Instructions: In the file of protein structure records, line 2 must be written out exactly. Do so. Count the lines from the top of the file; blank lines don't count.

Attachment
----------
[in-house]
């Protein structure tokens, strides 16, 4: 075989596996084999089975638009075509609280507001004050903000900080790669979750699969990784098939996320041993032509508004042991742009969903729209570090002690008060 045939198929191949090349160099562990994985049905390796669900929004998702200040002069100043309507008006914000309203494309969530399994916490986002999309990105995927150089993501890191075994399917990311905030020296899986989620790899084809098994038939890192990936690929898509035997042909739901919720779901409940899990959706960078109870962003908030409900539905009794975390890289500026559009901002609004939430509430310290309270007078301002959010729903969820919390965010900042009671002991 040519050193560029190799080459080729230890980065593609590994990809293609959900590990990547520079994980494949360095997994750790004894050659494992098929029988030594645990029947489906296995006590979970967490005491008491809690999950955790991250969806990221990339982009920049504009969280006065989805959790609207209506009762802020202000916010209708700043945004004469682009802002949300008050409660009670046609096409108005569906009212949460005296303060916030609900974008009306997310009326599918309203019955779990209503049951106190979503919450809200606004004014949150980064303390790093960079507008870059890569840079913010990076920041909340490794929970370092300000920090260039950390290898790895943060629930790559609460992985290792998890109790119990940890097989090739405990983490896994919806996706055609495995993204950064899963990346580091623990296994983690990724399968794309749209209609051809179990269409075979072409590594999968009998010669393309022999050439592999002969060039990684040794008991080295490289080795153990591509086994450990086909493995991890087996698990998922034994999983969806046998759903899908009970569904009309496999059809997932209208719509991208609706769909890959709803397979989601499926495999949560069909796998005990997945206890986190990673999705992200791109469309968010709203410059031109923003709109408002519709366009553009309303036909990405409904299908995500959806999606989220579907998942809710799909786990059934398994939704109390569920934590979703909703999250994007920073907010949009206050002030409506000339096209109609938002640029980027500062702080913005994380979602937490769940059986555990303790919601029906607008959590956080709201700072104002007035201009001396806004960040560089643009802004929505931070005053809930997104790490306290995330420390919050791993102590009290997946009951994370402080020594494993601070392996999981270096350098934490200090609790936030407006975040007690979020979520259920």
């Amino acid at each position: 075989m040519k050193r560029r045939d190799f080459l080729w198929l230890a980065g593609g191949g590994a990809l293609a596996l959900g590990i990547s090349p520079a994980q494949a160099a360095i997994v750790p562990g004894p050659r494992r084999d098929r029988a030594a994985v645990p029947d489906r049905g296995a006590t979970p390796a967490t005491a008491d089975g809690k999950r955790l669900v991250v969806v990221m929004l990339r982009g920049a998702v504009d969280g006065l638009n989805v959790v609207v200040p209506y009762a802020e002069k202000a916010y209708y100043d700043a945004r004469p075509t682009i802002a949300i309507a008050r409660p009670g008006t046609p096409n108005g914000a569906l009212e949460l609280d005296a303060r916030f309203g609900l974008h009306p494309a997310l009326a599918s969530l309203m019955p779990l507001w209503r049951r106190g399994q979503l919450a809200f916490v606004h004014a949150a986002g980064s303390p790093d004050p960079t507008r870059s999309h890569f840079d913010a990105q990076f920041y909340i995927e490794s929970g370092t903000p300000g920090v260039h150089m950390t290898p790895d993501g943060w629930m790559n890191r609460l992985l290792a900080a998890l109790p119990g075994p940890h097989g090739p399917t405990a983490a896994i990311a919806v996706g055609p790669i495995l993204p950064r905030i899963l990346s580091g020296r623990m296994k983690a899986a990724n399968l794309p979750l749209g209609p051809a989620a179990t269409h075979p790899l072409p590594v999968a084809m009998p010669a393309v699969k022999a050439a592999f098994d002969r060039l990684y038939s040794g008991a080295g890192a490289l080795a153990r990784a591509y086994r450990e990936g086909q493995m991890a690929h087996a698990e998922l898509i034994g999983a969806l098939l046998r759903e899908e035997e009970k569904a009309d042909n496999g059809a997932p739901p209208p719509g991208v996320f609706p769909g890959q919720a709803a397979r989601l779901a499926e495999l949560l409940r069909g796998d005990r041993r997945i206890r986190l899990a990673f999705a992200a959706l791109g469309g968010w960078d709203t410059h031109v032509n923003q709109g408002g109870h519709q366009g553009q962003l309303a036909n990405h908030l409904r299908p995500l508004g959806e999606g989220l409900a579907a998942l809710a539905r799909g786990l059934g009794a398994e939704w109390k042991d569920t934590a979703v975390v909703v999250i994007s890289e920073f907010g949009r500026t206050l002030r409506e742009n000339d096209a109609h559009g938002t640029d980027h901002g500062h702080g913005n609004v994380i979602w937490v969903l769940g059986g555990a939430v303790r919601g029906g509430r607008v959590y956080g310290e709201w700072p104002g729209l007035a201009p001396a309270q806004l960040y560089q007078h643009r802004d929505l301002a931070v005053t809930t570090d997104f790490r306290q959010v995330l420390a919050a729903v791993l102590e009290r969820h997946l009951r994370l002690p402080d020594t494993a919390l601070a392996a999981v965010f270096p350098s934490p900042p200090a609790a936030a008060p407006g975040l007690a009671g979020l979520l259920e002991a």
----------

């Protein structure tokens, strides 16, 4: 075989596996084999089975638009075509609280507001004050903000900080790669979750699969990784098939996320041993032509508004042991742009969903729209570090002690008060 045939198929191949090349160099562990994985049905390796669900929004998702200040002069100043309507008006914000309203494309969530399994916490986002999309990105995927150089993501890191075994399917990311905030020296899986989620790899084809098994038939890192990936690929898509035997042909739901919720779901409940899990959706960078109870962003908030409900539905009794975390890289500026559009901002609004939430509430310290309270007078301002959010729903969820919390965010900042009671002991 040519050193560029190799080459080729230890980065593609590994990809293609959900590990990547520079994980494949360095997994750790004894050659494992098929029988030594645990029947489906296995006590979970967490005491008491809690999950955790991250969806990221990339982009920049504009969280006065989805959790609207209506009762802020202000916010209708700043945004004469682009802002949300008050409660009670046609096409108005569906009212949460005296303060916030609900974008009306997310009326599918309203019955779990209503049951106190979503919450809200606004004014949150980064303390790093960079507008870059890569840079913010990076920041909340490794929970370092300000920090260039950390290898790895943060629930790559609460992985290792998890109790119990940890097989090739405990983490896994919806996706055609495995993204950064899963990346580091623990296994983690990724399968794309749209209609051809179990269409075979072409590594999968009998010669393309022999050439592999002969060039990684040794008991080295490289080795153990591509086994450990086909493995991890087996698990998922034994999983969806046998759903899908009970569904009309496999059809997932209208719509991208609706769909890959709803397979989601499926495999949560069909796998005990997945206890986190990673999705992200791109469309968010709203410059031109923003709109408002519709366009553009309303036909990405409904299908995500959806999606989220579907998942809710799909786990059934398994939704109390569920934590979703909703999250994007920073907010949009206050002030409506000339096209109609938002640029980027500062702080913005994380979602937490769940059986555990303790919601029906607008959590956080709201700072104002007035201009001396806004960040560089643009802004929505931070005053809930997104790490306290995330420390919050791993102590009290997946009951994370402080020594494993601070392996999981270096350098934490200090609790936030407006975040007690979020979520259920």